This Turkish material was discovered in 2012. It is wood that has fractured during fossil formation, and water containing copper-rich minerals has created beautiful deposits of intense blue azurite, deep green malachite and blue-to blue-green chrysocolla in the fractures. Some sections opalize and the stone surface will change both in the intensity of color and of brightness with some areas of chatoyance. My good friend Gemologist John Heusler, owner of Slabs To Cabs had an amazing chunk of Colla wood displaying every one of these qualities at once, and this particular hunk of rock was probably the most amazing thing I saw at the Coliseum Show.

Other fun from Denver

My focus this trip was hunting for new minerals and gems, but that didn’t stop me from admiring (and acquiring) other treasure, like, tools, stones, slabs, beads, and gifts. At a big collective of shows like Denver, well, you just can’t help yourself. I restocked drills for my student Lapidary Kits at Lasco Diamond, found some great stone and shell cabs for my Wire Jewelry Making class, bought a few presents for my sister, plus some great old slabs for myself. I am ready for my fall teaching schedule now, and eager to start.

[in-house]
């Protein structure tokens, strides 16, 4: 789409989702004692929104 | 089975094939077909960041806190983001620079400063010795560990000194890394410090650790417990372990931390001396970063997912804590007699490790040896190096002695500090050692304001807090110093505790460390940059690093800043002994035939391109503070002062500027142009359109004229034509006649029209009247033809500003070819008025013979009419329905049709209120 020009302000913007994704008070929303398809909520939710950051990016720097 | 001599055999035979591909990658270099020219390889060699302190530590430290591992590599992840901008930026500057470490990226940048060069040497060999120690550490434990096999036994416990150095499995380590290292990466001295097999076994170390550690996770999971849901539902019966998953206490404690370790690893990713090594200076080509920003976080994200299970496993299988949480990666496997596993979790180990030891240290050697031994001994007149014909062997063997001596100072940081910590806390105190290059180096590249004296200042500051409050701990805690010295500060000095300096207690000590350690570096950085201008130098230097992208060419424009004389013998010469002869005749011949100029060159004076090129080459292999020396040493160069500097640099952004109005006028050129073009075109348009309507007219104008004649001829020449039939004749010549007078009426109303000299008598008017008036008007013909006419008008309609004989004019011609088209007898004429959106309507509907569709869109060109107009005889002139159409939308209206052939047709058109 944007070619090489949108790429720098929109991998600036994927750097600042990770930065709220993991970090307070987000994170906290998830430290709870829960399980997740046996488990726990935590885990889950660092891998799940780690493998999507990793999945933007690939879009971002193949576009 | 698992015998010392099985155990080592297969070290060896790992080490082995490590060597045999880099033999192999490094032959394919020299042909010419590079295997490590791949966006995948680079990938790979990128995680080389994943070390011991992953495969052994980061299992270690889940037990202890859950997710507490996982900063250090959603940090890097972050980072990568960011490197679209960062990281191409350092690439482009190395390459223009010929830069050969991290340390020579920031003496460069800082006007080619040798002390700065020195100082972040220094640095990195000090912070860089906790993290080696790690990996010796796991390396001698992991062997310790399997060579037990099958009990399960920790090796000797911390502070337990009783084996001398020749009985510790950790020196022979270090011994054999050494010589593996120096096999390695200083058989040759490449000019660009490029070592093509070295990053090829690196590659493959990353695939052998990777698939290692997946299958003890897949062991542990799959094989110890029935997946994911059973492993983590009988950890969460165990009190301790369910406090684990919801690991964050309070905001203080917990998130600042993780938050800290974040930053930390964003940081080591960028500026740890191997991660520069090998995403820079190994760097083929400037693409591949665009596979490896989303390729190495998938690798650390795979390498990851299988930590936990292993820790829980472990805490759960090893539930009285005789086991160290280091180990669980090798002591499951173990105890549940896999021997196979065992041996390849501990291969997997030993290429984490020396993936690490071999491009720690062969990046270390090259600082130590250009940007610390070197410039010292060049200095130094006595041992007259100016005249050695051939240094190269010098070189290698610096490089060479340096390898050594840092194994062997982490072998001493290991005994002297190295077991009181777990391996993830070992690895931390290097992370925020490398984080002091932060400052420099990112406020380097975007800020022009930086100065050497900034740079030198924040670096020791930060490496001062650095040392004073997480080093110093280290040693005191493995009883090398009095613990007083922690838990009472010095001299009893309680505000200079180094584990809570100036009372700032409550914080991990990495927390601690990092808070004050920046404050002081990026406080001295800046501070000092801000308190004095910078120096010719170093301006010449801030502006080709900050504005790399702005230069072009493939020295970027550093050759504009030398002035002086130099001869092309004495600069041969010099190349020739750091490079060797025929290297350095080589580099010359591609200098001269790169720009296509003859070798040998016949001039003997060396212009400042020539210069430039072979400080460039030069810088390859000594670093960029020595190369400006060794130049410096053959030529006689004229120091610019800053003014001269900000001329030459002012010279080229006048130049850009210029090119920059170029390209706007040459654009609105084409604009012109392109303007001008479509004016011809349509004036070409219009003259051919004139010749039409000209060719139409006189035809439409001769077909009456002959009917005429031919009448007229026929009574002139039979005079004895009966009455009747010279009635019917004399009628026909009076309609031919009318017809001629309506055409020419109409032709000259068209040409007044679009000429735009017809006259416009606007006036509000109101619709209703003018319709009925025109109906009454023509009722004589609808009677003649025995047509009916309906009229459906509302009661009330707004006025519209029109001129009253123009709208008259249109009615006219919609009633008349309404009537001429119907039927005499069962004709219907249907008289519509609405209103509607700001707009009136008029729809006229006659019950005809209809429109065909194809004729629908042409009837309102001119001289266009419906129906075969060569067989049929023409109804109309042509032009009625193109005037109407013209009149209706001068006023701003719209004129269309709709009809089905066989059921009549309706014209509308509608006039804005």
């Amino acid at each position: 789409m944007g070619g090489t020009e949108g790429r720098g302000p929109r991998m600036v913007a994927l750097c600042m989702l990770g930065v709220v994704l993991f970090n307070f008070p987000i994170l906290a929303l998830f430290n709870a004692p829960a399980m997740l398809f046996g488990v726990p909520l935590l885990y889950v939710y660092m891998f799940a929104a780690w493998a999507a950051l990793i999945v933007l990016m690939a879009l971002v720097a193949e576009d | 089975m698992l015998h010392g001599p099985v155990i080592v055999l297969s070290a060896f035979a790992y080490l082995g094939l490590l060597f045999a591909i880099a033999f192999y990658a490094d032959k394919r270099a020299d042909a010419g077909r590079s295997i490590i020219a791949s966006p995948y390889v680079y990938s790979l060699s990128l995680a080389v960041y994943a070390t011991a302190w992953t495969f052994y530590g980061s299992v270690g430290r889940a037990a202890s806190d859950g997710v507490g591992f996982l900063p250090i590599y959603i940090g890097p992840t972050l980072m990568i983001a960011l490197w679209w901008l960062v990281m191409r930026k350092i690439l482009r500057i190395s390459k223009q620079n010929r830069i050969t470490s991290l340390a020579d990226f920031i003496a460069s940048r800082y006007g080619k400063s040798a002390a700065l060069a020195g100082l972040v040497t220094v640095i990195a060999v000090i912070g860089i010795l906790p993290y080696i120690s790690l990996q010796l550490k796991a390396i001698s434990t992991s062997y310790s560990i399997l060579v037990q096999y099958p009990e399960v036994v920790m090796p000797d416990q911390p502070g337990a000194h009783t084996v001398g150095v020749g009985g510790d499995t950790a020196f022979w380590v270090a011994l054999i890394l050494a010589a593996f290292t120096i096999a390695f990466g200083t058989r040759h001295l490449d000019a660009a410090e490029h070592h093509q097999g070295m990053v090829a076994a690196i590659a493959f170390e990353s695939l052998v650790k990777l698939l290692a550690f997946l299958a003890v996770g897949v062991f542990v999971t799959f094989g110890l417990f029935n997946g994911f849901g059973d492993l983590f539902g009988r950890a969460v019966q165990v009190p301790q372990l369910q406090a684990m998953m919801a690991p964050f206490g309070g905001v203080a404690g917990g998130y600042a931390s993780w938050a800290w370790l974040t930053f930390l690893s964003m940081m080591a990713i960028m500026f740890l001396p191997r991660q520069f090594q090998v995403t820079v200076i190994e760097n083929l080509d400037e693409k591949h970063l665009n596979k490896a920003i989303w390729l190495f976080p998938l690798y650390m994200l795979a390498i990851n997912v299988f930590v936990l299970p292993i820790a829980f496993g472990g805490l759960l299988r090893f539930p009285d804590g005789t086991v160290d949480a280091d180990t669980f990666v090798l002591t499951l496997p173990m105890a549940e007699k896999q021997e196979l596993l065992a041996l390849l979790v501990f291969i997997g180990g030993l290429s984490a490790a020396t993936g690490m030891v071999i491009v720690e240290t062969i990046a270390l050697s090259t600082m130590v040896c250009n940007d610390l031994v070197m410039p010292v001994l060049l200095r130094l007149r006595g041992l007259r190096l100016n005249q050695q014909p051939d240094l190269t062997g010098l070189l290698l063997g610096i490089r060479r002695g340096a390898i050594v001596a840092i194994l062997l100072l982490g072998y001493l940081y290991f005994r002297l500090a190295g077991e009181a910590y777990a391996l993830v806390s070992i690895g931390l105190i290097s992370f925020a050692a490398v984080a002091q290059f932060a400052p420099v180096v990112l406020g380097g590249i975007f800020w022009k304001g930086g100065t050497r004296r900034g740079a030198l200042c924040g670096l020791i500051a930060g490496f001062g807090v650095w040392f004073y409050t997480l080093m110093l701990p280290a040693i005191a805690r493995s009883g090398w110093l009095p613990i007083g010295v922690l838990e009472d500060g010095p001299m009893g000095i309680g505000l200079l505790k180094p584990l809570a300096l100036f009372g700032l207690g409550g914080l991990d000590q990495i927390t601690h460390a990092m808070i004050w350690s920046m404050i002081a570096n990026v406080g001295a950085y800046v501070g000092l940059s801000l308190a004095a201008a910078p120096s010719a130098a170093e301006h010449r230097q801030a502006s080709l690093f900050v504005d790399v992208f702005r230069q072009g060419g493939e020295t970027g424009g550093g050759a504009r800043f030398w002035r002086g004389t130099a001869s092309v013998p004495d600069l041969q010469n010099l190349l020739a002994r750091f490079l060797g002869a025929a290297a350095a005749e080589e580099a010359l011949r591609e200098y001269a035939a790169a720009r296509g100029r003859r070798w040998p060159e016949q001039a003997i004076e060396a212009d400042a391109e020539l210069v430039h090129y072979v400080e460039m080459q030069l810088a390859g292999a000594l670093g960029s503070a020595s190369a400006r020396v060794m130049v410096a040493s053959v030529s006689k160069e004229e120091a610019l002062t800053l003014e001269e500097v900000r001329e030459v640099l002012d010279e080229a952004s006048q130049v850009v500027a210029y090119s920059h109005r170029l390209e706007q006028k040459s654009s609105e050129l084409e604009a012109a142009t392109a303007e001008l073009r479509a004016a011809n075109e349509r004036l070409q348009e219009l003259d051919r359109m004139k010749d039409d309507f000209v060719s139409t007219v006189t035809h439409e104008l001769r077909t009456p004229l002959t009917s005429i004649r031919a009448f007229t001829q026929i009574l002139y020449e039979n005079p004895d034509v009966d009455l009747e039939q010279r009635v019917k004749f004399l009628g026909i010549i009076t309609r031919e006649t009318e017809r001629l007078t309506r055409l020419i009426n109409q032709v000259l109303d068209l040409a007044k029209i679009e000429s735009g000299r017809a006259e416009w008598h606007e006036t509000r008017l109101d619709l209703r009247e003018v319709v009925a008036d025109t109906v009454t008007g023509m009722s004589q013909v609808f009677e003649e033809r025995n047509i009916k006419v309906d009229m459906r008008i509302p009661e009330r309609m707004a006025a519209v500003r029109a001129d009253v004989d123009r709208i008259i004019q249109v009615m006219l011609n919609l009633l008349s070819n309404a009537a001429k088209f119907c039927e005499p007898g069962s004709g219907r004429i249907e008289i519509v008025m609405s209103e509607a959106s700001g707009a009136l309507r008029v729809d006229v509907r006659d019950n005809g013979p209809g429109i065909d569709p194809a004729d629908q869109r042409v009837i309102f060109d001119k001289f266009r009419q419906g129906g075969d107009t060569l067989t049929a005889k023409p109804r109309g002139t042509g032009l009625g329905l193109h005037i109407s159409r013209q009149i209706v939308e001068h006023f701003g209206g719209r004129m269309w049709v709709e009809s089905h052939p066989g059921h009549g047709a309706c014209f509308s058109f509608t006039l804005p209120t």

Stay tuned for updates, and I’ll just park these other Denver shots here… Enjoy!

MinerMartHelenDriggsDenver

BrassElementsDriggsDenver

 

 

 

 

 

FibulaHelenDriggsDenver

coralHelenDriggsDenver

AmmonitesHelenDriggsDenver


Touching Base from Touchstone

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Touchstone Center for Crafts is located in Farmington, Pa.